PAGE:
SANCHEZ: Yeah, it's literally unfolding before our eyes. John, just to clarify a point you made, it appears from the reporting that this car went through the initial security screening and then there was a second search or there was an attempt at a second search, and it was at that point that the car then sped and collided?

MILLER: Well, at that point, the car increases speed, and right after that, there's an explosion. And this is where --depending on which witnesses you're talking to or who viewed which videos, the story becomes divergent because what is not clear is did the car explode because of or upon some impact or did the car explode because there was something in the car that blew up and then caused the impact? And that's what they're trying to look at. They're trying to look at every angle of the video, talk to every witness, but also forensically identify, what's in that car.

At the same time, they're dealing with a separate suspicious package that's been found at the scene, which they'll work their way through, which may or may not have anything to do with this. That's common in these situations. But really, the best piece of evidence, physical evidence that may contain those answers, is going to be that vehicle. And that means chemical tests. It means going through the wreckage. It means looking for signs of something that blew up to determine was that a spontaneous combustion upon impact fueled by the gas tank and fuel and other things, or was there an improvised explosive device? These are questions right now, not answers.

SANCHEZ: Right. I do want to note we've just gotten word that Canadian officials are going to be holding some kind of press briefing to provide us with potentially some of those answers to the questions that John brought up. I want to bring in former Boston Police Commissioner, Ed Davis, who joins us now. Thank you so much for joining us, Ed. I wanted to ask you something about what John brought up.

The fact that this car was apparently selected for secondary screening, what is it that would prompt some official to see something in a car to say that that vehicle needs to be screened further? Because it sticks out to me that between getting from that first checkpoint to the second one, the car sped up and then there was an explosion. Could you tell us a little bit more about that and what you think is going on with that car?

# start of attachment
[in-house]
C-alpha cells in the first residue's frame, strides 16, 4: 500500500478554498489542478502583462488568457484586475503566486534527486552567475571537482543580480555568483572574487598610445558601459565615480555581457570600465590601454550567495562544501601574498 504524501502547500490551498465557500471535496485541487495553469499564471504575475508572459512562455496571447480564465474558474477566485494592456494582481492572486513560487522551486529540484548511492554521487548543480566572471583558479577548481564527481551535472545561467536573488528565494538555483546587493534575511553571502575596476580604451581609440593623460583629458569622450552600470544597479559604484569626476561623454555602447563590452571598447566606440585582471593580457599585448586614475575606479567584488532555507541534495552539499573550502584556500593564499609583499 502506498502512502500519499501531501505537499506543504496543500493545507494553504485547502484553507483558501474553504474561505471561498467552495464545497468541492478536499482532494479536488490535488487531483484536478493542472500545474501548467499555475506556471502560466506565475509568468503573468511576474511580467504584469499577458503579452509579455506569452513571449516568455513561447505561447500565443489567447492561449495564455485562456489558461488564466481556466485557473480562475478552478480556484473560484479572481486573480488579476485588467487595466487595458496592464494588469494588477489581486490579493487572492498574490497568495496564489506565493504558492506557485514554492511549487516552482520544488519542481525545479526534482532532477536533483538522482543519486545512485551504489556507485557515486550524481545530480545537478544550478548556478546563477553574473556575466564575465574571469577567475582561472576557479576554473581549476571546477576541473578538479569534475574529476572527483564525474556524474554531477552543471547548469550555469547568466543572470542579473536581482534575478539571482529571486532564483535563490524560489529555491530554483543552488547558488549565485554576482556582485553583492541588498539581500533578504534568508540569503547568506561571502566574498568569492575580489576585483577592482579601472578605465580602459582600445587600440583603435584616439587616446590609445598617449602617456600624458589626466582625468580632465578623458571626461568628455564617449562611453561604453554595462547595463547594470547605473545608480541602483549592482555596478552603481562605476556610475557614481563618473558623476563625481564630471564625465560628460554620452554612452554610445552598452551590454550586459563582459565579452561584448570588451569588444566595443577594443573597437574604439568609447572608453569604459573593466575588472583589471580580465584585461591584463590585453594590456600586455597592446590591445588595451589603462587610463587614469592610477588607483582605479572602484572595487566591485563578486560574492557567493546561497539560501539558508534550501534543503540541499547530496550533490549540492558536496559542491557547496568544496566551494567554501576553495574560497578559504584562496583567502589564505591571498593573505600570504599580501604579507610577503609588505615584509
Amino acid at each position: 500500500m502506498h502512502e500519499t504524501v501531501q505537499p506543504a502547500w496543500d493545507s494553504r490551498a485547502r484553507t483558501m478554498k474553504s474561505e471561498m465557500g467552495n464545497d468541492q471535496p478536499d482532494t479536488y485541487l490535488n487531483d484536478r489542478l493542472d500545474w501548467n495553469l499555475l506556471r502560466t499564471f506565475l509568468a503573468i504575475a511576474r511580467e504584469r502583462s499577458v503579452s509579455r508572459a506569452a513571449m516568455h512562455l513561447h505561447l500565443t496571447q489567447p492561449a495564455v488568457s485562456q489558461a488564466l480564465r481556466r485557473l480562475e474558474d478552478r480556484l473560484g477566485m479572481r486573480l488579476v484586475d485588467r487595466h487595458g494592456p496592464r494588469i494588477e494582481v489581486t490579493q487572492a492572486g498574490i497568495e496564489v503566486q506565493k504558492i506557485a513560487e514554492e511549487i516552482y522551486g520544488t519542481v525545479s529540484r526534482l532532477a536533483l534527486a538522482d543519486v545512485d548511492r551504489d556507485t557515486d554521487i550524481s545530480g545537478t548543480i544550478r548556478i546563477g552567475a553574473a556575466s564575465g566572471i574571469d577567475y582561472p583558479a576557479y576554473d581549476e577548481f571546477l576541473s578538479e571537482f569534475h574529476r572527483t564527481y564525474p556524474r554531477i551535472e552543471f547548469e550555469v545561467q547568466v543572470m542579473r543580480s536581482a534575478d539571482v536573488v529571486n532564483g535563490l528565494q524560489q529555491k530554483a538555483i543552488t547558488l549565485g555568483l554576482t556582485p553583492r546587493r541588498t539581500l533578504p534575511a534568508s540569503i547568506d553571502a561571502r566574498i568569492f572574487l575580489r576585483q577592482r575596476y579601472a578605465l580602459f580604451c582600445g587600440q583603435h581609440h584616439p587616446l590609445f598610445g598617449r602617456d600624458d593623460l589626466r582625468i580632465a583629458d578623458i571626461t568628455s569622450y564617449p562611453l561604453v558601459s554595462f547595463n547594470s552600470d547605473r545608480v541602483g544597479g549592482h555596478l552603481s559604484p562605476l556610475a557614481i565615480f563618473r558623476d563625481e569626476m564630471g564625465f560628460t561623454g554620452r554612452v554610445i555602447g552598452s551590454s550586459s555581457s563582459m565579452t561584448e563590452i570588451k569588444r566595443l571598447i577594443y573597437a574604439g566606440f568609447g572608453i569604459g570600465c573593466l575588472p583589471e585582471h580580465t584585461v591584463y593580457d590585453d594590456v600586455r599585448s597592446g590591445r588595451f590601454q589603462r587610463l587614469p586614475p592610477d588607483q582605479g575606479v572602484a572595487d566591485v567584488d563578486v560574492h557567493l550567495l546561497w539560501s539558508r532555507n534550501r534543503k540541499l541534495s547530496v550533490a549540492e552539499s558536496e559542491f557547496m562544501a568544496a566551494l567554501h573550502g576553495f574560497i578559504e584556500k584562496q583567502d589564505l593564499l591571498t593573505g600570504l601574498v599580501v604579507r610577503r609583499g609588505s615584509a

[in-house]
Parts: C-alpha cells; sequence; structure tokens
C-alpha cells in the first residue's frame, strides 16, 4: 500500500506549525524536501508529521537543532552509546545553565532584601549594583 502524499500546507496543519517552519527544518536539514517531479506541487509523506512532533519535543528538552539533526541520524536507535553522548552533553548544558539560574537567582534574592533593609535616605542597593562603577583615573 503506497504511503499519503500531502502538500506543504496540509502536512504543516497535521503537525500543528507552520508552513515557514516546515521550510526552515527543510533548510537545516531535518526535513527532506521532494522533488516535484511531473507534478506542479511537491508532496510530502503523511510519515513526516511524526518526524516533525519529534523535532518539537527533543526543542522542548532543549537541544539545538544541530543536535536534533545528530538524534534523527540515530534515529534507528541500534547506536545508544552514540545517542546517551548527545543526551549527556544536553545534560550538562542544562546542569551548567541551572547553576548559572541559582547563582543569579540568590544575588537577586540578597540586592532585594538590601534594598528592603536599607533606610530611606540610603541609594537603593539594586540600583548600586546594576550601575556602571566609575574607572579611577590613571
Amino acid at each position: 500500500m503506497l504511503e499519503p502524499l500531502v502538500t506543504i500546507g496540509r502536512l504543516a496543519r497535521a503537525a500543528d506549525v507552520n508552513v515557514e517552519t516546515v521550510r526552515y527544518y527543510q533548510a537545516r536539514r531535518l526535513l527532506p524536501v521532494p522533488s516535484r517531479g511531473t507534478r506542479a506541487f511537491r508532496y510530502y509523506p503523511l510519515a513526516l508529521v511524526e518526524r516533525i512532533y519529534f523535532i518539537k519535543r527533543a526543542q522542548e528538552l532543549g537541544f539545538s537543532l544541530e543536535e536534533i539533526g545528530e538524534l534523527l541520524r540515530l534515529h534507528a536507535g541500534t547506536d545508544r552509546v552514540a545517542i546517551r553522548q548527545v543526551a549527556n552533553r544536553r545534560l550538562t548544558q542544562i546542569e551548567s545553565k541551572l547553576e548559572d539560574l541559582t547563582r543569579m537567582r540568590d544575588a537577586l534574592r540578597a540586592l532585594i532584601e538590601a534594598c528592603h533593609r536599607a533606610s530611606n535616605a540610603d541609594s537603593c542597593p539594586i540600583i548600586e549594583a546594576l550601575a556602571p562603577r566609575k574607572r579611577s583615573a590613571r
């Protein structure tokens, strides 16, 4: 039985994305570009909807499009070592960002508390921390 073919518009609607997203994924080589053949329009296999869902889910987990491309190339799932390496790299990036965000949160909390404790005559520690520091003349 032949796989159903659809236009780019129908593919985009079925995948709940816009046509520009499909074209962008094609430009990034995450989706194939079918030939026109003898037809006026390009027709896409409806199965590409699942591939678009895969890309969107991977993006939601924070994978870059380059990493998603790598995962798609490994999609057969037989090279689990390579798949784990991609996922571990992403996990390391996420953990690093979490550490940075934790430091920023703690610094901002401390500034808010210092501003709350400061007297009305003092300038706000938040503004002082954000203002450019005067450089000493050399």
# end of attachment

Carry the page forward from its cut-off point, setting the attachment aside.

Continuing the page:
ED DAVIS, FORMER BOSTON POLICE COMMISSIONER: Good afternoon, Boris. Yes. This is a clue, I think, as to what may be going on here. It's hard to say at this juncture, and John is correct in saying it's very early in the investigation, but all of the agents on the borders are trained in something called suspicious indicators. And so, anything that might have happened, either in the exchange with the driver of the vehicle or his passenger, or something that they saw inside the vehicle, that caused them concern.

They do have explosive sniffing dogs there. Again, that's just speculation. But there are a multitude of things that could have happened that raise the suspicion of the Border Patrol agents. And that's exactly why they're there. They're doing their job. And if they started to expand their search and the 2 suspects knew that they were going to get caught, anything's possible.

SANCHEZ: Ed, I do want to pause for a moment because it appears we just put -- Okay, the Canadian officials are set to brief at any moment, but it has not yet started, so we will bring it to you as soon as it does begin. Okay. Ed, please stand by. I believe we also have Josh Campbell, CNN's Josh Campbell, with us. Josh, you've just heard the latest details about what is unfolding at the Rainbow Bridge crossing, U.S.-Canada Crossing. What stands out to you about this reporting? JOSH CAMPBELL, CNN SECURITY CORRESPONDENT: Well, as you mentioned before, it's too early right now to tell, you know, whether we're talking about terrorism, whether this was an accident. I mean, there are so many possibilities here. But what is clear is that, you know, the FBI, every field office, 56 offices across the country has a joint terrorism task force. And what those agencies do, it's not just bureau personnel, but a host of other agencies, Customs and Border Protection, local police, state police, all the resources and databases, that you would bring to bear to try to determine, you know, who are these individuals? Do they have any type of, you know, criminal history? That would help you then piece together a possible motivation here, obviously conducting interviews with these people as well.


But, you know, within the FBI, there's a specialty that's called an SABT that stands for Special Agent Bomb Technician. They would launch to the scene. And I think we would be able to quickly rule out whether there was some type of incendiary device because they would do their testing, their chemical testing, take samples from in and around the area to see if any of those samples actually, you know, match with some type of explosive. So that happening behind the scenes, that wouldn't take long in order to make that determination. So, you have multiple moving parts.